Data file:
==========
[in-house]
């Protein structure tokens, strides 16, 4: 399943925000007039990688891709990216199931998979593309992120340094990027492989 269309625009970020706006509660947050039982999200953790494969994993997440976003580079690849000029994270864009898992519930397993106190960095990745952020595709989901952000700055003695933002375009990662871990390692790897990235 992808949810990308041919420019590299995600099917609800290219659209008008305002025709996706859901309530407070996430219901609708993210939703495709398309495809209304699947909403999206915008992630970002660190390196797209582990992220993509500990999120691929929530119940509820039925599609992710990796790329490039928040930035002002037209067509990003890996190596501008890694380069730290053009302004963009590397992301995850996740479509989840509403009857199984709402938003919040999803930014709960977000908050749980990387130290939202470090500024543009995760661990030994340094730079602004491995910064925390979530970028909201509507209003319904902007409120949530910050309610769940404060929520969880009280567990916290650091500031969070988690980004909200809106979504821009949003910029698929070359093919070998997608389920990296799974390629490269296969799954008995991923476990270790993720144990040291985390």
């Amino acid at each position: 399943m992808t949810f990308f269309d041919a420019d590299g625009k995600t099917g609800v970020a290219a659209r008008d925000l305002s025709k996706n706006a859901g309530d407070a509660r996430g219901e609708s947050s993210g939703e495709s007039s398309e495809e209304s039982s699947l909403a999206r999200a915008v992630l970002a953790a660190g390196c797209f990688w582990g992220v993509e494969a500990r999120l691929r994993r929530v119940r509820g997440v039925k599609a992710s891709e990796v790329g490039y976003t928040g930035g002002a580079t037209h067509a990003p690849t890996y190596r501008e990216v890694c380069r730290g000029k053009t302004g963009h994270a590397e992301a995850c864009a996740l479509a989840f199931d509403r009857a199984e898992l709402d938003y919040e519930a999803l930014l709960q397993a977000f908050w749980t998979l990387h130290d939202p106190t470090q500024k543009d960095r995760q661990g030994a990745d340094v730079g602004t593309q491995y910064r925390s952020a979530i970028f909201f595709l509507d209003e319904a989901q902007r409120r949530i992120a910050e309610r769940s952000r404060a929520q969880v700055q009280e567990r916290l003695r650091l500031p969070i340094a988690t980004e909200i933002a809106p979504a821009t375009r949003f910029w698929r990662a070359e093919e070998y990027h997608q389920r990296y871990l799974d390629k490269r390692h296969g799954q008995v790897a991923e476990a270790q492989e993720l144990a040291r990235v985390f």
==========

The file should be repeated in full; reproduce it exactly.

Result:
[in-house]
């Protein structure tokens, strides 16, 4: 399943925000007039990688891709990216199931998979593309992120340094990027492989 269309625009970020706006509660947050039982999200953790494969994993997440976003580079690849000029994270864009898992519930397993106190960095990745952020595709989901952000700055003695933002375009990662871990390692790897990235 992808949810990308041919420019590299995600099917609800290219659209008008305002025709996706859901309530407070996430219901609708993210939703495709398309495809209304699947909403999206915008992630970002660190390196797209582990992220993509500990999120691929929530119940509820039925599609992710990796790329490039928040930035002002037209067509990003890996190596501008890694380069730290053009302004963009590397992301995850996740479509989840509403009857199984709402938003919040999803930014709960977000908050749980990387130290939202470090500024543009995760661990030994340094730079602004491995910064925390979530970028909201509507209003319904902007409120949530910050309610769940404060929520969880009280567990916290650091500031969070988690980004909200809106979504821009949003910029698929070359093919070998997608389920990296799974390629490269296969799954008995991923476990270790993720144990040291985390």
């Amino acid at each position: 399943m992808t949810f990308f269309d041919a420019d590299g625009k995600t099917g609800v970020a290219a659209r008008d925000l305002s025709k996706n706006a859901g309530d407070a509660r996430g219901e609708s947050s993210g939703e495709s007039s398309e495809e209304s039982s699947l909403a999206r999200a915008v992630l970002a953790a660190g390196c797209f990688w582990g992220v993509e494969a500990r999120l691929r994993r929530v119940r509820g997440v039925k599609a992710s891709e990796v790329g490039y976003t928040g930035g002002a580079t037209h067509a990003p690849t890996y190596r501008e990216v890694c380069r730290g000029k053009t302004g963009h994270a590397e992301a995850c864009a996740l479509a989840f199931d509403r009857a199984e898992l709402d938003y919040e519930a999803l930014l709960q397993a977000f908050w749980t998979l990387h130290d939202p106190t470090q500024k543009d960095r995760q661990g030994a990745d340094v730079g602004t593309q491995y910064r925390s952020a979530i970028f909201f595709l509507d209003e319904a989901q902007r409120r949530i992120a910050e309610r769940s952000r404060a929520q969880v700055q009280e567990r916290l003695r650091l500031p969070i340094a988690t980004e909200i933002a809106p979504a821009t375009r949003f910029w698929r990662a070359e093919e070998y990027h997608q389920r990296y871990l799974d390629k490269r390692h296969g799954q008995v790897a991923e476990a270790q492989e993720l144990a040291r990235v985390f």